In the dark shadow of the debt crisis that has brought Greece to the brink of default, the country struggles to tackle another major challenge this summer — a record number of undocumented migrants and refugees.
About 156,000 immigrants have entered Greece in the first seven months of 2015, increasing fivefold over the same period in 2014, according to the latest official data from Greek Police. The overwhelming majority are 89,000 Syrians and 32,000 Afghans fleeing war-torn regions.
The situation on the islands is dramatic. Although Greece has been a transit gateway to Northern Europe over the past decade for migrants and refugees due to its geographical location, local authorities are unable to cope with about 600 arrivals per day on average this summer.
People arriving in rubber dinghies and aspiring for a better life in Europe are camping on beaches, parks, local stadiums and derelict hotels, next to tourists.
They were left without adequate medical assistance, food and water for days when queuing for the identification process to continue their trip to the mainland and then Western Europe.
The transit process has been proved to be complex and often lengthy, and the overall response system was unable to meet the rising needs of migrants.
Amidst the worst economic crisis in its history, Greece was called upon to function as a gatekeeper to the EU, while at the same time respecting migrants’ human rights. So far the results were dubious at best, Angeliki Dimitriadi, a research fellow at the Hellenic Foundation for European and Foreign Policy, said in a paper.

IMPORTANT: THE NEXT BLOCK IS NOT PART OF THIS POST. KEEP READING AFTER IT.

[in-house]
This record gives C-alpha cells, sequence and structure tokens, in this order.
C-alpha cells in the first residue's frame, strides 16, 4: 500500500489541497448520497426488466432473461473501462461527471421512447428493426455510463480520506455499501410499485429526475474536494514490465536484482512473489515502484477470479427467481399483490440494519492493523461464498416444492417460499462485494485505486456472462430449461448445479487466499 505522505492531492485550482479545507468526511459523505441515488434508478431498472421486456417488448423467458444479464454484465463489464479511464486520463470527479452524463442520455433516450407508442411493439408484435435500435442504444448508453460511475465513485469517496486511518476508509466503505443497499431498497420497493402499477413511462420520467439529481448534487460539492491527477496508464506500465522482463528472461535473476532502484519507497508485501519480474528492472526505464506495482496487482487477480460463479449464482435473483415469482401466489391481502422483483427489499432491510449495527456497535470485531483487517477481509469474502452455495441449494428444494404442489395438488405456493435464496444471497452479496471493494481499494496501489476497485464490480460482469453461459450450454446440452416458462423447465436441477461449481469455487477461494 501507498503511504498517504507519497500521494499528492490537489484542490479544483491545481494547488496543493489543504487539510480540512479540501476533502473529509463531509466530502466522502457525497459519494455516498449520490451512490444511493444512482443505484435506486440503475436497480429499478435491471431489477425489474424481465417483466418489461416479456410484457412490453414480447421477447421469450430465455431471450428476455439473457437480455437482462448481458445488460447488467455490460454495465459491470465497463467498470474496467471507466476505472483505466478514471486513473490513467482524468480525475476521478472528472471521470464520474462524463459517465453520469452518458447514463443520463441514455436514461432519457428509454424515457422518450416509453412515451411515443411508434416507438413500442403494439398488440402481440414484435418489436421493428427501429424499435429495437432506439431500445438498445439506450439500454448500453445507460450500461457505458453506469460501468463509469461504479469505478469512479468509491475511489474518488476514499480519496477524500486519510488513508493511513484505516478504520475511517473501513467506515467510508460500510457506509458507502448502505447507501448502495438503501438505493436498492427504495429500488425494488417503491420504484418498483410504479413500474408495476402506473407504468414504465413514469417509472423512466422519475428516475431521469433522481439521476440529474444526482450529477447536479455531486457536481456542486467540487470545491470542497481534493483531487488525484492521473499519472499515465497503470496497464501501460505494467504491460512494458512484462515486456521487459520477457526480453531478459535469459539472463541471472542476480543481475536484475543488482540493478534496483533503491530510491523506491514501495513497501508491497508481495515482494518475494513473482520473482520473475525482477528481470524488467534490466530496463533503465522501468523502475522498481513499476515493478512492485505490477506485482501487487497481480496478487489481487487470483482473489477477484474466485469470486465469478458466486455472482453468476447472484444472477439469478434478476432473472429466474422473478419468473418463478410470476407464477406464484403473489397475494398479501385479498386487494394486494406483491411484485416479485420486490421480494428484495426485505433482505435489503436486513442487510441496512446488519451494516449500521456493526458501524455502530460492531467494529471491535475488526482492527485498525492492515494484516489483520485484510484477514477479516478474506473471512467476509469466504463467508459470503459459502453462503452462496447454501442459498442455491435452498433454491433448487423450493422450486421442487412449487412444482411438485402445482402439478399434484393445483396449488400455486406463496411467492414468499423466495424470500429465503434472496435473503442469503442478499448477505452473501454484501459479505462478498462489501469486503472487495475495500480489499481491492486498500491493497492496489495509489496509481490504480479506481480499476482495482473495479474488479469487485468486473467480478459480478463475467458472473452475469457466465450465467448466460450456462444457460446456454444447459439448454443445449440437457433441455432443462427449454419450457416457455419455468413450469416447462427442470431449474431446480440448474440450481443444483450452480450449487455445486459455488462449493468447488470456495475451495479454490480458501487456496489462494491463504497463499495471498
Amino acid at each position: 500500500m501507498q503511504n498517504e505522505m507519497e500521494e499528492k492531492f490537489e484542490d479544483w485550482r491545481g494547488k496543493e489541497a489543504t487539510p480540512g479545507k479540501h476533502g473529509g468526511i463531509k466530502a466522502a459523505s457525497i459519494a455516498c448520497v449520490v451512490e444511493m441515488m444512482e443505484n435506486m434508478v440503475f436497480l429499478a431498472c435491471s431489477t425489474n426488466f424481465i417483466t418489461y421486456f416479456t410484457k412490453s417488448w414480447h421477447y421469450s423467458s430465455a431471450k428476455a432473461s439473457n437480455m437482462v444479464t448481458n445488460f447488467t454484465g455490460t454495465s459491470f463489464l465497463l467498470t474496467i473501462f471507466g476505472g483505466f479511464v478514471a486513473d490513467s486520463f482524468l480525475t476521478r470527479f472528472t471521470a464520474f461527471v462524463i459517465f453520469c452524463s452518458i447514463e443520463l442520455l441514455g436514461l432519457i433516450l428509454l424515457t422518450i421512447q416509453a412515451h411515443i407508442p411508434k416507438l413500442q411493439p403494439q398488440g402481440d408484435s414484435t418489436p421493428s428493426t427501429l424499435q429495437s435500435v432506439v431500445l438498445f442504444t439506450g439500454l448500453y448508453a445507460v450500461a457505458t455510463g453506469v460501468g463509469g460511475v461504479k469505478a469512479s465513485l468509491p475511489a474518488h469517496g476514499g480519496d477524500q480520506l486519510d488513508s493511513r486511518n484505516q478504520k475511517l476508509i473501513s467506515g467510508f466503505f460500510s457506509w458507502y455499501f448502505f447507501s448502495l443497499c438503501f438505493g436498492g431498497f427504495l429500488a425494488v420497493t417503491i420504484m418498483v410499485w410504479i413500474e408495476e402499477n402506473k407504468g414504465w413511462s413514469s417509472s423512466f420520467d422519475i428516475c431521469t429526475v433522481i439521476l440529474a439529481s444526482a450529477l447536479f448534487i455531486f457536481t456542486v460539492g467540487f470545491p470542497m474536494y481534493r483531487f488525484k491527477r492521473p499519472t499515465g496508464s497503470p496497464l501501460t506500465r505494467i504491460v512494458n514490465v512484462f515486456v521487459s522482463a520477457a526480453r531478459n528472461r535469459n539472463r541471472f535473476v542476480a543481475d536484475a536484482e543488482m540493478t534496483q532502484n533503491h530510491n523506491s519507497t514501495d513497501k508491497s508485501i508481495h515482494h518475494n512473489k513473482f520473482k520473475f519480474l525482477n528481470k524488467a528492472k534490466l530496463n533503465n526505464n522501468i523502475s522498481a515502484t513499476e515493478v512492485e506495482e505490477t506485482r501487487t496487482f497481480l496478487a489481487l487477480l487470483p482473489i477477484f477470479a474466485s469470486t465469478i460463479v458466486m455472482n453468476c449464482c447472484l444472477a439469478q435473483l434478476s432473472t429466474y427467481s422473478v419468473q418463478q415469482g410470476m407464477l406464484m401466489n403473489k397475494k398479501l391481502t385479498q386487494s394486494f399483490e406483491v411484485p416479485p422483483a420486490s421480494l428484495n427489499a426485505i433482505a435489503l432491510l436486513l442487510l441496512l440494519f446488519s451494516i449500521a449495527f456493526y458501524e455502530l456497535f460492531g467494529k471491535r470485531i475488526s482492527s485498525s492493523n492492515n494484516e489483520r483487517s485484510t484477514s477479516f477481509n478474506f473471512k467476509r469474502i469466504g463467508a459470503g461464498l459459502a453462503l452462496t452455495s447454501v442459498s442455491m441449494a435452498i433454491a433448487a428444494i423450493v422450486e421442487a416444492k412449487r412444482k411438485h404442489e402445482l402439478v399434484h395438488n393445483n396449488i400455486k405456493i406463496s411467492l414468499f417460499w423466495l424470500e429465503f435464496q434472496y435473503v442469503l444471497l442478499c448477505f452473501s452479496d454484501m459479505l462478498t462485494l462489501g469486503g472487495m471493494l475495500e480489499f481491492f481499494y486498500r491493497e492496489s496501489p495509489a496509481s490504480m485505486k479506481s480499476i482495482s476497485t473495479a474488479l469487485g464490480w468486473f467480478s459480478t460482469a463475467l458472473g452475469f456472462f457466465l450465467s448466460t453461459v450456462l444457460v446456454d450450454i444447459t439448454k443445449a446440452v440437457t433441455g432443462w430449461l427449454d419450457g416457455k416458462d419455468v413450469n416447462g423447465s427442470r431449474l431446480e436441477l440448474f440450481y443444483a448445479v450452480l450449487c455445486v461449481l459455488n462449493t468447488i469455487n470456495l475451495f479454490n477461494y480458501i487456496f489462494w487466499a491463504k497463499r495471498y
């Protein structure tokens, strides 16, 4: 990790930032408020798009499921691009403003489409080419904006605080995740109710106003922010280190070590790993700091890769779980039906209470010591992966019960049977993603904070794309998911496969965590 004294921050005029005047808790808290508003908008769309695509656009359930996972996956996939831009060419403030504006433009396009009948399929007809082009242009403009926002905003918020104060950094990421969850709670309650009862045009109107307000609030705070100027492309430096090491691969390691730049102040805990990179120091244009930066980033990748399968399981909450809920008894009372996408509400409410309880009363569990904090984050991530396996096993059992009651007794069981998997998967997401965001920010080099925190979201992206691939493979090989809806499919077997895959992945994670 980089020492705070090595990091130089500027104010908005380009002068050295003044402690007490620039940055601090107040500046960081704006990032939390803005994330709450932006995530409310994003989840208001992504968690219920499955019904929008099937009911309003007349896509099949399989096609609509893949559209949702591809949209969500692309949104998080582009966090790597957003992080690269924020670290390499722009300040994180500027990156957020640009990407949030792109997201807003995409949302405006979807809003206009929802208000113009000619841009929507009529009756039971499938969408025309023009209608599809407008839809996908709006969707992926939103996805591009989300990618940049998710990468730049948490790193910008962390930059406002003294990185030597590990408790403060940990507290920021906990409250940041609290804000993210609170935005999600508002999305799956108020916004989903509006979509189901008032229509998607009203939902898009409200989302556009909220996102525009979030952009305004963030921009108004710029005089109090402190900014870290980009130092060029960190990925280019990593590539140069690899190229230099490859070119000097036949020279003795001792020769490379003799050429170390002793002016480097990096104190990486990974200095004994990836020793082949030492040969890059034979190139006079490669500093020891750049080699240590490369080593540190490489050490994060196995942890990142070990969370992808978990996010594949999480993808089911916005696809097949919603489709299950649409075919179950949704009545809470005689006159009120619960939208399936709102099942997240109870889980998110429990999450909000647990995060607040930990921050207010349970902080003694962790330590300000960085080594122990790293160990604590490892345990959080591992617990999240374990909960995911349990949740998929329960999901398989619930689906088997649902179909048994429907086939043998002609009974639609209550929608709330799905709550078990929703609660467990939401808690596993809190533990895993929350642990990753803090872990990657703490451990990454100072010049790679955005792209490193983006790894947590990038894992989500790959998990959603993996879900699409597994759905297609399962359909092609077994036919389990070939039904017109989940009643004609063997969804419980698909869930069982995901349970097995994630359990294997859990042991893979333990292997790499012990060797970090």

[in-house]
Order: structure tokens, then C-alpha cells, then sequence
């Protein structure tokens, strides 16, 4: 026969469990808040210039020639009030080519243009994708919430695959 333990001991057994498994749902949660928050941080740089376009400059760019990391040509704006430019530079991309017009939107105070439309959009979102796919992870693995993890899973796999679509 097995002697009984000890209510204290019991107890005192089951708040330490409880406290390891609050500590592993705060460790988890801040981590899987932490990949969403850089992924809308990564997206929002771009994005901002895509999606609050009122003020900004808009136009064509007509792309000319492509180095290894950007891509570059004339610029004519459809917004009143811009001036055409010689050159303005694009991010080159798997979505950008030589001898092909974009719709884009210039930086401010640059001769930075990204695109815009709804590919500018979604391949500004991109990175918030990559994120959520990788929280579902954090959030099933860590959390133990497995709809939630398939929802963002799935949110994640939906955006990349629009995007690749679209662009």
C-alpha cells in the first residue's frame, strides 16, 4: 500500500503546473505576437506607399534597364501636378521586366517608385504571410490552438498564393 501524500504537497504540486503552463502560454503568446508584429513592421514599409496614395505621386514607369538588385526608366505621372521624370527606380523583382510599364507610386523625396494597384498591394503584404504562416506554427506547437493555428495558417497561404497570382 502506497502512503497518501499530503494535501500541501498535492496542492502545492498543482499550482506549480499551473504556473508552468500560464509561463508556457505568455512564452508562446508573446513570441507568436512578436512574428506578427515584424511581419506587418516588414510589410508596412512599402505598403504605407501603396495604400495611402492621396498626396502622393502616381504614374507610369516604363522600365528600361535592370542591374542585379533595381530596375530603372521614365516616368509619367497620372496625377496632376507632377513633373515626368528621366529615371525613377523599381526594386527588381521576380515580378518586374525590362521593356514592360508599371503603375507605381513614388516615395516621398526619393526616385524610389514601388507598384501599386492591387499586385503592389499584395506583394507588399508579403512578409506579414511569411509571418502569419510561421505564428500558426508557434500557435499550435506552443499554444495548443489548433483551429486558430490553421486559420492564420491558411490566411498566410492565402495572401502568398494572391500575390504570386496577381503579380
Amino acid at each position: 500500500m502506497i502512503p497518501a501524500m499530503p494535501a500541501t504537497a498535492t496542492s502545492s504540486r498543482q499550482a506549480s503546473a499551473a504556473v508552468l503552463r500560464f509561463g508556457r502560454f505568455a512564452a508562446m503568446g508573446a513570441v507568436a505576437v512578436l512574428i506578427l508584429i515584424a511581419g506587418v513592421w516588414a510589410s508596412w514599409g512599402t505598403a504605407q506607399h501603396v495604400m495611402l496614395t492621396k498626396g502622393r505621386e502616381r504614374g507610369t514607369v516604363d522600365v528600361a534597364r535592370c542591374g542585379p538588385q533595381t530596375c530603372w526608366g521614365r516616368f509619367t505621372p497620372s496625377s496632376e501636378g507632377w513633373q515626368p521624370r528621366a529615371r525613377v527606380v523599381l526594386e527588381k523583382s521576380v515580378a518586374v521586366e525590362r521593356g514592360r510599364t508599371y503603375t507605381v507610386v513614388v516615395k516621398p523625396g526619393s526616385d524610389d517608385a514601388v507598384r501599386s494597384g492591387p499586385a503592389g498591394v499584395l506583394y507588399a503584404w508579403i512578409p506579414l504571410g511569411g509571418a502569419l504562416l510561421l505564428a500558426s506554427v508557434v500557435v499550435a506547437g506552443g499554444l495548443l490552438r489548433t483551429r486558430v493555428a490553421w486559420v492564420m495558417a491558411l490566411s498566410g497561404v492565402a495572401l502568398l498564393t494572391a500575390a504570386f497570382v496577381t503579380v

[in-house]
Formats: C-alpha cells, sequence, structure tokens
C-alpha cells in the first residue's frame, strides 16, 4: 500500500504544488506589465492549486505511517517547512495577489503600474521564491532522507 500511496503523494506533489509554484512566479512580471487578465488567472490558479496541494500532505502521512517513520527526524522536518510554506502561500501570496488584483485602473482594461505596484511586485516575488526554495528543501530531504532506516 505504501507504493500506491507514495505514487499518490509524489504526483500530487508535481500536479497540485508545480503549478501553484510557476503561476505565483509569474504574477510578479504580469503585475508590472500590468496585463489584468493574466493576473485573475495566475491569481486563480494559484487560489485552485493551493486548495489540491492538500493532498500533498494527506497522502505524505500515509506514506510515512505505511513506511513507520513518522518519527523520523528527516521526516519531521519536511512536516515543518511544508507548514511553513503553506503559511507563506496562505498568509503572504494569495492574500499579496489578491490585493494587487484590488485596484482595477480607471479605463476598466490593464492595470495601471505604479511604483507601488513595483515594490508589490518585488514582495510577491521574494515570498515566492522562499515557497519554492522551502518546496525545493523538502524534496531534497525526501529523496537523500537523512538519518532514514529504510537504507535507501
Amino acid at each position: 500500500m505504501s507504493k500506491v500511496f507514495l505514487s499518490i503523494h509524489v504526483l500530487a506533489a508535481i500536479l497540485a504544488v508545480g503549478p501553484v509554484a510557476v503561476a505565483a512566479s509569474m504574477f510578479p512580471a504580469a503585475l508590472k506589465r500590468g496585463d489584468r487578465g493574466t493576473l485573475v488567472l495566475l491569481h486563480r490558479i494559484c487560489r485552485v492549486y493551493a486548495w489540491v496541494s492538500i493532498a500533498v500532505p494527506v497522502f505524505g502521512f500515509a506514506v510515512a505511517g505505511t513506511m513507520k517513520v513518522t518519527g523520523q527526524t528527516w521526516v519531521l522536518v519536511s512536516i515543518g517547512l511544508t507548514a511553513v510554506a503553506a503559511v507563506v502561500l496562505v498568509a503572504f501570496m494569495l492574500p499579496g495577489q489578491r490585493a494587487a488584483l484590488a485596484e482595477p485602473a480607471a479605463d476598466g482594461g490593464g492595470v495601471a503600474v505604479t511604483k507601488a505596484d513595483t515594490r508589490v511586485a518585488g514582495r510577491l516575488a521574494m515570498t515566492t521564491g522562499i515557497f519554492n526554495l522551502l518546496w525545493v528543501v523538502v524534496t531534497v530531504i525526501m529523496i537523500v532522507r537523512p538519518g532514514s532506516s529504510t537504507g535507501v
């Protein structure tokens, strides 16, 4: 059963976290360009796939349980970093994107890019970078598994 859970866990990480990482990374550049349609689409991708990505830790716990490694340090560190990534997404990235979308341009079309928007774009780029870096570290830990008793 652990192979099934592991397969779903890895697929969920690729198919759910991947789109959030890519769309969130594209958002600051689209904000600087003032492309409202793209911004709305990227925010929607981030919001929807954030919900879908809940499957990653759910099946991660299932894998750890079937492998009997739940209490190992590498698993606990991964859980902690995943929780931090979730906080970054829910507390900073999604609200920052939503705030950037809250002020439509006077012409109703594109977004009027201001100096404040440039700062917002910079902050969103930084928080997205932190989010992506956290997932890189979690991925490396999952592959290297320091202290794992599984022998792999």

As tensions have risen under the hot sun, the Greek government has dispatched a ferry and security reinforcements to the island of Kos this week, to accommodate a few hundred migrants and accelerate the registration process.
Yorgos Kiritsis, the mayor of Kos, warned of “tragic results,” if the central government and European partners do not provide immediately adequate assistance to the overstretched local mechanism to deal with the problems.
More than 7,000 migrants have reached Kos this summer, where 33,000 inhabitants live.
On the island of Lesvos, more than 4,000 migrants and refugees are waiting in similar inhumane conditions to embark on a vessel to Piraeus port, following their identification process. However, ships are fully booked until the end of August due to the peak summer tourist season.
“If there is no solution to the problem, there will be more than 15,000 people living at the port within a week,” Antonis Pikoulos, one of the oldest and more experienced travel agents of Mytilini city on Lesvos told the Greek national news agency AMNA.
Mayor Spyros Galinos also warned that the island is at “a breaking point” and requested additional emergency ferry routes. The local authorities and volunteers cannot deal with the crisis on their own.
The situation for migrants and refugees who have finally reached Athens did not improve dramatically, as the country does not have adequate facilities to accommodate them.
It took authorities more than a month to find a solution for about 500 mostly Afghan refugees who had camped in tents in a central Athens park. This week they were resettled to containers in another district in better conditions.
Greek Alternate Migration Policy Minister Tassia Christodoulopoulou has pledged that Greece will create hospitality centers for about 2,500 refugees by 2016. Currently the country can provide shelter and basic assistance to only 1,100 people.
The European Commission approved a few days ago about 470 million euros for Greece to assist efforts in tackling the influx of migrants. Similar funds will be disbursed to other Southern European countries facing similar problems.
In addition, the EU partners have promised to help relocate thousands of refugees from the South to other member states over the next two years. Enditem